As one makes one’s bed, one finds it. The French proverb from around the middle of the past century is being realized as human activities make their mark on everything from weather patterns to species extinction at an alarming rate.
Approximately 713 wildlife are currently listed in Canada’s Species at Risk Act. In British Columbia, home to the most biodiversity in the country, widespread habitat changes are threatening the survival of many of the province’s native flora and fauna.
UBC Forestry Professor Tara Martin’s Conservation Decisions Lab is taking a big picture view of the cumulative impacts threatening species loss.
She and her colleagues designed the Priority Threat Management framework to identify actions that could feasibly lead to the greatest species survival and ecosystem resilience. Recommendations could include modifying or relocating industry, fishing, forestry, mining, urbanization and other activities located near ecologically sensitive areas to prevent further ecosystem degradation.
“Our framework is transparent, repeatable and robust to uncertainty, and will deliver costed portfolios of options which inform how to recover and protect the places and species we care most about with the least impact to societies and the economy,” says Tara, who holds the UBC Liber Ero Chair in Conservation.
Informed by conservation decision science, the approach combines mathematics, socio-economics, operations research and applied ecology to identify which species have the greatest chance of survival in priority areas.
It’s a tactic that spoke to Reid Carter (BSc forest biology’79, MSc soil science’83, RPF), whose $1.5 million gifts is making possible the launch of Tara’s Priority Threat Management initiative in BC’s Salish Sea and Central Coast areas.
A former lead of Brookfield Timberlands Management’s investment management organization and past president and CEO of Acadian Timber, Reid spent much of his early adulthood researching and working in forest ecology and forest soils while at UBC Forestry.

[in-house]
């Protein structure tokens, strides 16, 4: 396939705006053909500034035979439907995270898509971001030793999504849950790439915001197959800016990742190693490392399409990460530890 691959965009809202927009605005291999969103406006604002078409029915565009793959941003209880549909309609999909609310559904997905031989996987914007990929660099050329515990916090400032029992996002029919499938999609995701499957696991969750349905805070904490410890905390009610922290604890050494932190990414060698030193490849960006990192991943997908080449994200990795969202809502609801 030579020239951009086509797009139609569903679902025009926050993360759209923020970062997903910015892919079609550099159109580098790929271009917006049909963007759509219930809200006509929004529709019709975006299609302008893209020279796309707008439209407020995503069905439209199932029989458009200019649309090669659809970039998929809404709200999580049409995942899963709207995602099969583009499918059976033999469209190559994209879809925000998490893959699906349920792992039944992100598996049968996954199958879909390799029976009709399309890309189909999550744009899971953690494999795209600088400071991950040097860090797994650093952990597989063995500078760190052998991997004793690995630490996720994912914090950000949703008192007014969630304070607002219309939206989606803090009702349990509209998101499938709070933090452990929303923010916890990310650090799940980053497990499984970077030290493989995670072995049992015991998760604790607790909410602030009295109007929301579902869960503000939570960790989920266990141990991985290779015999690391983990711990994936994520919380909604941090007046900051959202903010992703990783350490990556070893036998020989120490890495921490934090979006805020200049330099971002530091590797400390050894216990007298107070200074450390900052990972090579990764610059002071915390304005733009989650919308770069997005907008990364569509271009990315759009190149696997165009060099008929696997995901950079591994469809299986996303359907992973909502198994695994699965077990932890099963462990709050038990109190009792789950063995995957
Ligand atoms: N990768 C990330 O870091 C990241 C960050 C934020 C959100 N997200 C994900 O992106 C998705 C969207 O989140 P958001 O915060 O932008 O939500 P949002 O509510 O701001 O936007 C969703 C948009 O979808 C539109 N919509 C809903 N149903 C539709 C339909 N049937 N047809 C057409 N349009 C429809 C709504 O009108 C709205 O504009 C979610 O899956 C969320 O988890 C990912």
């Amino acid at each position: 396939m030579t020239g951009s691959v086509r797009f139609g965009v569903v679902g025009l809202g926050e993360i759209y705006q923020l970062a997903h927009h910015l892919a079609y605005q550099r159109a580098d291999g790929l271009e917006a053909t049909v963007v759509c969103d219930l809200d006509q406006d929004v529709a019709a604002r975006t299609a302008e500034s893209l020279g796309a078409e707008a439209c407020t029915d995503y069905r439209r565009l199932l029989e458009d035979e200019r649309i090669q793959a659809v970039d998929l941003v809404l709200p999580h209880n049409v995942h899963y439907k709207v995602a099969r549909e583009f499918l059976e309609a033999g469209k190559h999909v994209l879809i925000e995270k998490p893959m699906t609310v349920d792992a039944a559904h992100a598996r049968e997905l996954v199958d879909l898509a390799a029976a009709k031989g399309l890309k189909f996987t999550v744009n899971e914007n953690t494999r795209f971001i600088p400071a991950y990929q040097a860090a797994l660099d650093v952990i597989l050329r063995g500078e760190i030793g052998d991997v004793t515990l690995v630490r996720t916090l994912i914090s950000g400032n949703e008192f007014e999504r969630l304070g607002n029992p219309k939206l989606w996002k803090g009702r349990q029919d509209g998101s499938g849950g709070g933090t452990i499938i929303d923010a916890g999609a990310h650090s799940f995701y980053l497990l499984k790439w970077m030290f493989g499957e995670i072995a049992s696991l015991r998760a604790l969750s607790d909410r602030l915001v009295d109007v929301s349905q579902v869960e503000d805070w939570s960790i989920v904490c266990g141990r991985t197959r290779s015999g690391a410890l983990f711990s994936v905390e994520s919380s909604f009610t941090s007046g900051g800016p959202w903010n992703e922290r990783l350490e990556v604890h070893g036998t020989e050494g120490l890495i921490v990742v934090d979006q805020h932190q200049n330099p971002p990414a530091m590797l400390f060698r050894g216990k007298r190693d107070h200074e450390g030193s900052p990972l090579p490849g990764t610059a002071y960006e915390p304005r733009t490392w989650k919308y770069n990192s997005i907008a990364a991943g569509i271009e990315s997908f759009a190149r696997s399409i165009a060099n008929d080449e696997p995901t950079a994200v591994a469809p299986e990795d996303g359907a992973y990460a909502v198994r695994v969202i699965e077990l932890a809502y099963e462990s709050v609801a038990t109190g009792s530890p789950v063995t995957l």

“A lot of the world’s ecosystems don’t receive enough attention, and a lot of conservation work is focused on saving one species at a time,” says Reid. “It can feel like playing whack-a-mole, as this approach only addresses one perceived problem in isolation from everything else.”
“Tara’s Priority Threat Management offers a much more thoughtful and holistic approach, and one that I believe has a much greater chance of success,” he adds. “Her risk and cost adjusted process maximize the positive impact human actions can have on species and ecosystem health and survival as a whole.”
Data from Tara’s work will be transferred into timeline-framed action plans that identify key stakeholder involvement and funds needed to make it happen.
Her team is creating ecological data maps using state-of-the-art LiDAR light detection and ranging equipment – the technology’s aerial light pulses render three-dimensional images of the surface characteristics of a landscape – along with aerial and underwater drone footage. Open-source software developed for the project will help process data and crunch the numbers.
Tara and her team also work with Indigenous governments and different levels within federal, provincial and municipal agencies to formulate their recommendations.
“There is a huge knowledge gap that needs to be filled to slow and stop further biodiversity loss in Canada,” says Tara. “Working with our government and non-government partners and stakeholders, this project can produce actionable conservation plans for BC, Canada and beyond.”
Led by our very own Development and Alumni Engagement Office, and shaped by valuable feedback from our alumni community, the Spring 2022 issue of Branchlines showcases the dynamic and multifaceted fields of forestry.